Main Article Content
Intellectual disability (ID) is a neurodevelopmental condition that affects approximately 1-2% of the population, and epilepsy is a common comorbidity in people with ID. Although hospital admission for epilepsy is also common, little is known about the impact of ID on healthcare use following an epilepsy admission.
Objectives and Approach
Using linked administrative health datasets that included hospital admissions and disability service data, we aimed to examine whether the presence of ID led to greater or lesser use of healthcare services following an epilepsy admission, as represented by all-cause unplanned readmissions and emergency department (ED) presentations. Comparing the rate of readmissions and ED presentations within 30, 90 and 365 days of the first epilepsy admission during the study period, the effect of ID was assessed using Poisson regression.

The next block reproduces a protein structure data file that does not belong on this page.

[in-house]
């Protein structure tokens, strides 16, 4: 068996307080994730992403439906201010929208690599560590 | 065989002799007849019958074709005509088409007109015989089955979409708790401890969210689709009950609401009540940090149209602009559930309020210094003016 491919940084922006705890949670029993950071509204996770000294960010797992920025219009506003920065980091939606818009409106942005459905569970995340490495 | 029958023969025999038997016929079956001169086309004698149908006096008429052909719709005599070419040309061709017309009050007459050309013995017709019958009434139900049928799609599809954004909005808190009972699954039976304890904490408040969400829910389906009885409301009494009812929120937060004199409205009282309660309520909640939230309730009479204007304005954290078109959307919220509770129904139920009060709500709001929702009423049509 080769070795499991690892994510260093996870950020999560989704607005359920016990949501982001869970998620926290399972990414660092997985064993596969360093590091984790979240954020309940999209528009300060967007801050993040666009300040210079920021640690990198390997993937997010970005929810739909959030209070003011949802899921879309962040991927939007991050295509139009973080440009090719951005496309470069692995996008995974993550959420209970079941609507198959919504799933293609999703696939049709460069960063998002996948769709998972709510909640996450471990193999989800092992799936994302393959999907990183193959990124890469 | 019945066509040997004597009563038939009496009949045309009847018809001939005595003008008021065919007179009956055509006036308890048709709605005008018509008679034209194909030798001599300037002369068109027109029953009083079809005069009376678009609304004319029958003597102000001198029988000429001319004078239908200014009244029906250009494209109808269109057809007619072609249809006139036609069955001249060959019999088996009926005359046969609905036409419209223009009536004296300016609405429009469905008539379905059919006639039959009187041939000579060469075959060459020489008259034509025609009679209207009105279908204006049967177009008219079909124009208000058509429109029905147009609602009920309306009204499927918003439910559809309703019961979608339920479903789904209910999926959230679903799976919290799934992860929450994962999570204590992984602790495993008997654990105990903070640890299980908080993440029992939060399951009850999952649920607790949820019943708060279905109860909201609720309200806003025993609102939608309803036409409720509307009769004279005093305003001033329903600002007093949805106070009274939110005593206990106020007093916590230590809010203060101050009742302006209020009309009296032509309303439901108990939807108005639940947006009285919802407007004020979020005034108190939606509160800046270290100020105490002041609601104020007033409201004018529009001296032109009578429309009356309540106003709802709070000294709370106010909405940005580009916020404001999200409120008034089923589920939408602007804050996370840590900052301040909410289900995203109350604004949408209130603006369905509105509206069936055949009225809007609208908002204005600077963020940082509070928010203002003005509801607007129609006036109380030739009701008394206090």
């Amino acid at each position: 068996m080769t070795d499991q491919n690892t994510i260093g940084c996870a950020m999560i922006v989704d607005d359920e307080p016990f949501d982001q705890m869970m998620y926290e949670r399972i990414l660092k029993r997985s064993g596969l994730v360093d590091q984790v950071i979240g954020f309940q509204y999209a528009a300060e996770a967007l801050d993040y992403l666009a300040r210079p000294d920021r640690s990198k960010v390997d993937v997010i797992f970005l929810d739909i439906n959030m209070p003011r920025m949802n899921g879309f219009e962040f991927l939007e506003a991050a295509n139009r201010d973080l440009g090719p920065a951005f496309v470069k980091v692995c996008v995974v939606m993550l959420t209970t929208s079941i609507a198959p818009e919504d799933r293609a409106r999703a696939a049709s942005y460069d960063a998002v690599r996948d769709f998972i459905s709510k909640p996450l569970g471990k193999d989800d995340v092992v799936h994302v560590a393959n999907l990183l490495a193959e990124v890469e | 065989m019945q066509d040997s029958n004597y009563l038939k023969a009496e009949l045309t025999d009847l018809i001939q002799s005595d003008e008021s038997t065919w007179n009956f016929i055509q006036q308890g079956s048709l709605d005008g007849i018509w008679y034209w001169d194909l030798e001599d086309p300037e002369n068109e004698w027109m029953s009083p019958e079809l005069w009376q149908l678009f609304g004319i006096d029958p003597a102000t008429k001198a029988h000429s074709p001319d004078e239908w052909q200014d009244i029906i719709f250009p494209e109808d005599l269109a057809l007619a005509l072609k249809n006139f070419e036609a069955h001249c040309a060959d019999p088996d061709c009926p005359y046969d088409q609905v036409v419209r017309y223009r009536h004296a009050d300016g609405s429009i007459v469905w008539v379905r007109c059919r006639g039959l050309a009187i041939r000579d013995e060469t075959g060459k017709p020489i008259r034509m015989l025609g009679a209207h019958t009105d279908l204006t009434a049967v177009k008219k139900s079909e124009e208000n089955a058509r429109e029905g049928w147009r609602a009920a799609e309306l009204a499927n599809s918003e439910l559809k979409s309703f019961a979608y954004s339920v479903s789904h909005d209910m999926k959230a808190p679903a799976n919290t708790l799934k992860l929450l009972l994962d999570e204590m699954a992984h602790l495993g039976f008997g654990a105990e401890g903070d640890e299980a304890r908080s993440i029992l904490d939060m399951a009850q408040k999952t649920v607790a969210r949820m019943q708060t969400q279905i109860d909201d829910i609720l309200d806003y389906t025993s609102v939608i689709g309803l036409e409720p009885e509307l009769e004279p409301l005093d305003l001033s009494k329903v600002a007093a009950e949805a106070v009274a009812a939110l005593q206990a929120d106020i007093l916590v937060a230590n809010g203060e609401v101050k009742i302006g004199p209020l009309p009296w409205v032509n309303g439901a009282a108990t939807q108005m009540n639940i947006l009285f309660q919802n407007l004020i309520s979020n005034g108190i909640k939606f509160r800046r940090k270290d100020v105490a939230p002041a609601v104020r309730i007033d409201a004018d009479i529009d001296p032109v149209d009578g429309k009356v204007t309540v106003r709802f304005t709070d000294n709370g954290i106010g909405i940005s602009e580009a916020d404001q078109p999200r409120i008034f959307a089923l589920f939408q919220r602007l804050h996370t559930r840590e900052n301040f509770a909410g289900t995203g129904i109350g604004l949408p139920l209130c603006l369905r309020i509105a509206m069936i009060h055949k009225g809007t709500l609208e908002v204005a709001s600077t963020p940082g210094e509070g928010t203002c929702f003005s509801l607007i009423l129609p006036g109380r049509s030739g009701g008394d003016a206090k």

A total of 18,987 patients had an epilepsy admission between 2005 and 2014, and of these, 3,256 (17.1%) had ID. Compared to patients without ID, patients with ID had a higher risk of unplanned readmissions within each follow-up period (adjusted incidence rate ratio (IRR) with 95% CI: 30 days: 1.48 (1.34, 1.65); 90 days: 1.42 (1.31, 1.54); 365 days: 1.49 (1.40, 1.59)). Differences were also found in the reasons for readmission, including more readmissions for neurological disorders. Similarly, the ED presentation risk was elevated in patients with ID (adjusted IRR: 30 days: 1.34 (1.23, 1.46); 90 days: 1.33 (1.24, 1.42); 365 days: 1.38 (1.30, 1.46)).
Conclusion / Implications
In patients with epilepsy, the presence of ID appears to increase the chance of a readmission or ED presentation following a hospital admission for epilepsy, with the reasons for readmission also potentially different. This suggests the potential for improvements in post-admission screening and management.
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